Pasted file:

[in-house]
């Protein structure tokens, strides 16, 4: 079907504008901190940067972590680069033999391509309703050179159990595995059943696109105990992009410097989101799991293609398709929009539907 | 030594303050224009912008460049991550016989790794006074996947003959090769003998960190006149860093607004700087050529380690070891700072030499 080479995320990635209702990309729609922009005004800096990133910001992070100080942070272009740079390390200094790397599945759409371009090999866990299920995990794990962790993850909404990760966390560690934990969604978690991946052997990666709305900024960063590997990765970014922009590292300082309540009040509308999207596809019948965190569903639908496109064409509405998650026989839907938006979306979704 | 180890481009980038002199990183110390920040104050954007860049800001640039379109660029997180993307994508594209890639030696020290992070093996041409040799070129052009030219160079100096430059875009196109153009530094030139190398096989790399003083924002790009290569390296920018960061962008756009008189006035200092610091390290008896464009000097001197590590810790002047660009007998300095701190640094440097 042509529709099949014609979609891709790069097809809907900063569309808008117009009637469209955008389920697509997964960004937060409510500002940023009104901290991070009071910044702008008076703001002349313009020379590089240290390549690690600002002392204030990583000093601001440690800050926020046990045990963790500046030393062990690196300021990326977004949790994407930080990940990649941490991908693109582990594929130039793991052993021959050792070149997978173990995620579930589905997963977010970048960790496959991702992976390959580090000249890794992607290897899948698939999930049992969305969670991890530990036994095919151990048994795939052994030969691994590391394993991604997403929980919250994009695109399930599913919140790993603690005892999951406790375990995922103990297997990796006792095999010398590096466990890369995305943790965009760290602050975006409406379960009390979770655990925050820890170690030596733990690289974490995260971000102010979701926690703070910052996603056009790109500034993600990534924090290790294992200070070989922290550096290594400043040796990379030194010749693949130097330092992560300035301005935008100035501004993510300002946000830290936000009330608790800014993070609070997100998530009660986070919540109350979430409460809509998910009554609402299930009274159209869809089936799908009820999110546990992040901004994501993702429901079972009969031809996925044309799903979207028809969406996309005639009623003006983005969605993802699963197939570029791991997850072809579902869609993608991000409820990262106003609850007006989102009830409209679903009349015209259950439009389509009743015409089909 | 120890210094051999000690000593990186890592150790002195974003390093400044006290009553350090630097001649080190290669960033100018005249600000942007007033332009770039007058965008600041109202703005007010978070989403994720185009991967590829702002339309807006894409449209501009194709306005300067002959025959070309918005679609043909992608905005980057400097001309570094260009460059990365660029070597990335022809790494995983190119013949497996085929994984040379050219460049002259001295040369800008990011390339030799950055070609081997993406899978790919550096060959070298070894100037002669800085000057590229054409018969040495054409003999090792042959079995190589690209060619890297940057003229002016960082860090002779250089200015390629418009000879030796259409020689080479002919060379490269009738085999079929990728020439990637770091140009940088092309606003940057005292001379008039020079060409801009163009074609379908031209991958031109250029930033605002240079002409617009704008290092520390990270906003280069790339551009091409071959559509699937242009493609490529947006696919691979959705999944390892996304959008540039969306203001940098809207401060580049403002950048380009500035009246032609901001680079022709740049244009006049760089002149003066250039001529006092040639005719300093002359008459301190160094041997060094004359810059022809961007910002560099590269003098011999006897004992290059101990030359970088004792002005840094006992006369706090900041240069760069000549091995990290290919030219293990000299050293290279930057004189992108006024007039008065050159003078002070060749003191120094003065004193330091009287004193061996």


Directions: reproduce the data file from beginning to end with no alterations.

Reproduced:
[in-house]
């Protein structure tokens, strides 16, 4: 079907504008901190940067972590680069033999391509309703050179159990595995059943696109105990992009410097989101799991293609398709929009539907 | 030594303050224009912008460049991550016989790794006074996947003959090769003998960190006149860093607004700087050529380690070891700072030499 080479995320990635209702990309729609922009005004800096990133910001992070100080942070272009740079390390200094790397599945759409371009090999866990299920995990794990962790993850909404990760966390560690934990969604978690991946052997990666709305900024960063590997990765970014922009590292300082309540009040509308999207596809019948965190569903639908496109064409509405998650026989839907938006979306979704 | 180890481009980038002199990183110390920040104050954007860049800001640039379109660029997180993307994508594209890639030696020290992070093996041409040799070129052009030219160079100096430059875009196109153009530094030139190398096989790399003083924002790009290569390296920018960061962008756009008189006035200092610091390290008896464009000097001197590590810790002047660009007998300095701190640094440097 042509529709099949014609979609891709790069097809809907900063569309808008117009009637469209955008389920697509997964960004937060409510500002940023009104901290991070009071910044702008008076703001002349313009020379590089240290390549690690600002002392204030990583000093601001440690800050926020046990045990963790500046030393062990690196300021990326977004949790994407930080990940990649941490991908693109582990594929130039793991052993021959050792070149997978173990995620579930589905997963977010970048960790496959991702992976390959580090000249890794992607290897899948698939999930049992969305969670991890530990036994095919151990048994795939052994030969691994590391394993991604997403929980919250994009695109399930599913919140790993603690005892999951406790375990995922103990297997990796006792095999010398590096466990890369995305943790965009760290602050975006409406379960009390979770655990925050820890170690030596733990690289974490995260971000102010979701926690703070910052996603056009790109500034993600990534924090290790294992200070070989922290550096290594400043040796990379030194010749693949130097330092992560300035301005935008100035501004993510300002946000830290936000009330608790800014993070609070997100998530009660986070919540109350979430409460809509998910009554609402299930009274159209869809089936799908009820999110546990992040901004994501993702429901079972009969031809996925044309799903979207028809969406996309005639009623003006983005969605993802699963197939570029791991997850072809579902869609993608991000409820990262106003609850007006989102009830409209679903009349015209259950439009389509009743015409089909 | 120890210094051999000690000593990186890592150790002195974003390093400044006290009553350090630097001649080190290669960033100018005249600000942007007033332009770039007058965008600041109202703005007010978070989403994720185009991967590829702002339309807006894409449209501009194709306005300067002959025959070309918005679609043909992608905005980057400097001309570094260009460059990365660029070597990335022809790494995983190119013949497996085929994984040379050219460049002259001295040369800008990011390339030799950055070609081997993406899978790919550096060959070298070894100037002669800085000057590229054409018969040495054409003999090792042959079995190589690209060619890297940057003229002016960082860090002779250089200015390629418009000879030796259409020689080479002919060379490269009738085999079929990728020439990637770091140009940088092309606003940057005292001379008039020079060409801009163009074609379908031209991958031109250029930033605002240079002409617009704008290092520390990270906003280069790339551009091409071959559509699937242009493609490529947006696919691979959705999944390892996304959008540039969306203001940098809207401060580049403002950048380009500035009246032609901001680079022709740049244009006049760089002149003066250039001529006092040639005719300093002359008459301190160094041997060094004359810059022809961007910002560099590269003098011999006897004992290059101990030359970088004792002005840094006992006369706090900041240069760069000549091995990290290919030219293990000299050293290279930057004189992108006024007039008065050159003078002070060749003191120094003065004193330091009287004193061996």